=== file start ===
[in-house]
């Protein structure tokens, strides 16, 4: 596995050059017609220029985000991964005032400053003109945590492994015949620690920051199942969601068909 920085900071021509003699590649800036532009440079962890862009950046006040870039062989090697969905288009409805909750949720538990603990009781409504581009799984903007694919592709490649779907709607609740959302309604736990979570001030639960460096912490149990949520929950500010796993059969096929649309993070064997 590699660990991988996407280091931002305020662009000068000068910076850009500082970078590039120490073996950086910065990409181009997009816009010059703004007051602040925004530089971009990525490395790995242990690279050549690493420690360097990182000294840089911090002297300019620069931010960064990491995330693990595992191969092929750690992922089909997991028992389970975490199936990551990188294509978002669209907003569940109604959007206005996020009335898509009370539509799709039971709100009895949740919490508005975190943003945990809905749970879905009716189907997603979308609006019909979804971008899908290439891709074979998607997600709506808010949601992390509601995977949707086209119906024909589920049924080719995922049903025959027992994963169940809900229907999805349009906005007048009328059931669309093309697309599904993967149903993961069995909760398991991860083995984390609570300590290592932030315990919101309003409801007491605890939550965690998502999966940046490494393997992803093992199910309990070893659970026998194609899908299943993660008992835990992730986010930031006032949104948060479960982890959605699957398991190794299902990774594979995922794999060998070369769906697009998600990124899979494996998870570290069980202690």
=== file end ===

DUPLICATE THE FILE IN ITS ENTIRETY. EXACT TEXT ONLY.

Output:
[in-house]
């Protein structure tokens, strides 16, 4: 596995050059017609220029985000991964005032400053003109945590492994015949620690920051199942969601068909 920085900071021509003699590649800036532009440079962890862009950046006040870039062989090697969905288009409805909750949720538990603990009781409504581009799984903007694919592709490649779907709607609740959302309604736990979570001030639960460096912490149990949520929950500010796993059969096929649309993070064997 590699660990991988996407280091931002305020662009000068000068910076850009500082970078590039120490073996950086910065990409181009997009816009010059703004007051602040925004530089971009990525490395790995242990690279050549690493420690360097990182000294840089911090002297300019620069931010960064990491995330693990595992191969092929750690992922089909997991028992389970975490199936990551990188294509978002669209907003569940109604959007206005996020009335898509009370539509799709039971709100009895949740919490508005975190943003945990809905749970879905009716189907997603979308609006019909979804971008899908290439891709074979998607997600709506808010949601992390509601995977949707086209119906024909589920049924080719995922049903025959027992994963169940809900229907999805349009906005007048009328059931669309093309697309599904993967149903993961069995909760398991991860083995984390609570300590290592932030315990919101309003409801007491605890939550965690998502999966940046490494393997992803093992199910309990070893659970026998194609899908299943993660008992835990992730986010930031006032949104948060479960982890959605699957398991190794299902990774594979995922794999060998070369769906697009998600990124899979494996998870570290069980202690």